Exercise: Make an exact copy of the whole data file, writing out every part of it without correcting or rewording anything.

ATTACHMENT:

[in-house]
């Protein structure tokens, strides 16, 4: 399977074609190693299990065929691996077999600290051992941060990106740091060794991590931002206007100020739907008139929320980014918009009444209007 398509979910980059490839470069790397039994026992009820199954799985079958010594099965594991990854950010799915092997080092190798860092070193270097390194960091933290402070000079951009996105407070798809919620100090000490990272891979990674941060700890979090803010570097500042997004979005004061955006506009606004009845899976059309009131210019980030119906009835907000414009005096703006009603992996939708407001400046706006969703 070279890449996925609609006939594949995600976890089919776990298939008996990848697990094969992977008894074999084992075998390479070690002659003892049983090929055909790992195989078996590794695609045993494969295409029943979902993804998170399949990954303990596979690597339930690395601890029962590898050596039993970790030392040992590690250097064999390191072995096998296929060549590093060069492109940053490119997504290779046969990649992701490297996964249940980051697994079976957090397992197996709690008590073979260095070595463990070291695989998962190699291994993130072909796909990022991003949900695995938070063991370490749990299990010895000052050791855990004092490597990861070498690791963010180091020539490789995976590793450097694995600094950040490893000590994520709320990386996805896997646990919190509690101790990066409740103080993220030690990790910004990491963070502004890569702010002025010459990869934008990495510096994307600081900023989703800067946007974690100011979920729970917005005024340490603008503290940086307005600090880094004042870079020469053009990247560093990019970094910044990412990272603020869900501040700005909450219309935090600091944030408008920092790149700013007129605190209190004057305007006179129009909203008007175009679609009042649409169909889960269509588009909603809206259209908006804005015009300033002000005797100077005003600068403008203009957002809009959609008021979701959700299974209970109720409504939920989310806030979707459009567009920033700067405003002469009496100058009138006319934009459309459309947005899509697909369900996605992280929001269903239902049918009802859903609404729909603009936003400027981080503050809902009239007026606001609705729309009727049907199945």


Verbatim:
[in-house]
């Protein structure tokens, strides 16, 4: 399977074609190693299990065929691996077999600290051992941060990106740091060794991590931002206007100020739907008139929320980014918009009444209007 398509979910980059490839470069790397039994026992009820199954799985079958010594099965594991990854950010799915092997080092190798860092070193270097390194960091933290402070000079951009996105407070798809919620100090000490990272891979990674941060700890979090803010570097500042997004979005004061955006506009606004009845899976059309009131210019980030119906009835907000414009005096703006009603992996939708407001400046706006969703 070279890449996925609609006939594949995600976890089919776990298939008996990848697990094969992977008894074999084992075998390479070690002659003892049983090929055909790992195989078996590794695609045993494969295409029943979902993804998170399949990954303990596979690597339930690395601890029962590898050596039993970790030392040992590690250097064999390191072995096998296929060549590093060069492109940053490119997504290779046969990649992701490297996964249940980051697994079976957090397992197996709690008590073979260095070595463990070291695989998962190699291994993130072909796909990022991003949900695995938070063991370490749990299990010895000052050791855990004092490597990861070498690791963010180091020539490789995976590793450097694995600094950040490893000590994520709320990386996805896997646990919190509690101790990066409740103080993220030690990790910004990491963070502004890569702010002025010459990869934008990495510096994307600081900023989703800067946007974690100011979920729970917005005024340490603008503290940086307005600090880094004042870079020469053009990247560093990019970094910044990412990272603020869900501040700005909450219309935090600091944030408008920092790149700013007129605190209190004057305007006179129009909203008007175009679609009042649409169909889960269509588009909603809206259209908006804005015009300033002000005797100077005003600068403008203009957002809009959609008021979701959700299974209970109720409504939920989310806030979707459009567009920033700067405003002469009496100058009138006319934009459309459309947005899509697909369900996605992280929001269903239902049918009802859903609404729909603009936003400027981080503050809902009239007026606001609705729309009727049907199945």